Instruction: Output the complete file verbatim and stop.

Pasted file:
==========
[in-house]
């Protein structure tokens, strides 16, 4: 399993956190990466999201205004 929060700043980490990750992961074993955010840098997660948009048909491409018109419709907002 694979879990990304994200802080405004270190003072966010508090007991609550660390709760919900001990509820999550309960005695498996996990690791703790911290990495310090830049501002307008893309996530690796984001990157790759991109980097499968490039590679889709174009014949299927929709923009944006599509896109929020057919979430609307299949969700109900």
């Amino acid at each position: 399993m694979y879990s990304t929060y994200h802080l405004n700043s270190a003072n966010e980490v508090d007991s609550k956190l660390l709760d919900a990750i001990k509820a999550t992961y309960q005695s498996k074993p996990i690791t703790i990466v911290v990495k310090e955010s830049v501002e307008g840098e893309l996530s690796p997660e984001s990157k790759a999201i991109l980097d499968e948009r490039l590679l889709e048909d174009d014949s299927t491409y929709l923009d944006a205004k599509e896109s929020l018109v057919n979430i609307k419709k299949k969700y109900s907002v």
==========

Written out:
[in-house]
């Protein structure tokens, strides 16, 4: 399993956190990466999201205004 929060700043980490990750992961074993955010840098997660948009048909491409018109419709907002 694979879990990304994200802080405004270190003072966010508090007991609550660390709760919900001990509820999550309960005695498996996990690791703790911290990495310090830049501002307008893309996530690796984001990157790759991109980097499968490039590679889709174009014949299927929709923009944006599509896109929020057919979430609307299949969700109900």
């Amino acid at each position: 399993m694979y879990s990304t929060y994200h802080l405004n700043s270190a003072n966010e980490v508090d007991s609550k956190l660390l709760d919900a990750i001990k509820a999550t992961y309960q005695s498996k074993p996990i690791t703790i990466v911290v990495k310090e955010s830049v501002e307008g840098e893309l996530s690796p997660e984001s990157k790759a999201i991109l980097d499968e948009r490039l590679l889709e048909d174009d014949s299927t491409y929709l923009d944006a205004k599509e896109s929020l018109v057919n979430i609307k419709k299949k969700y109900s907002v």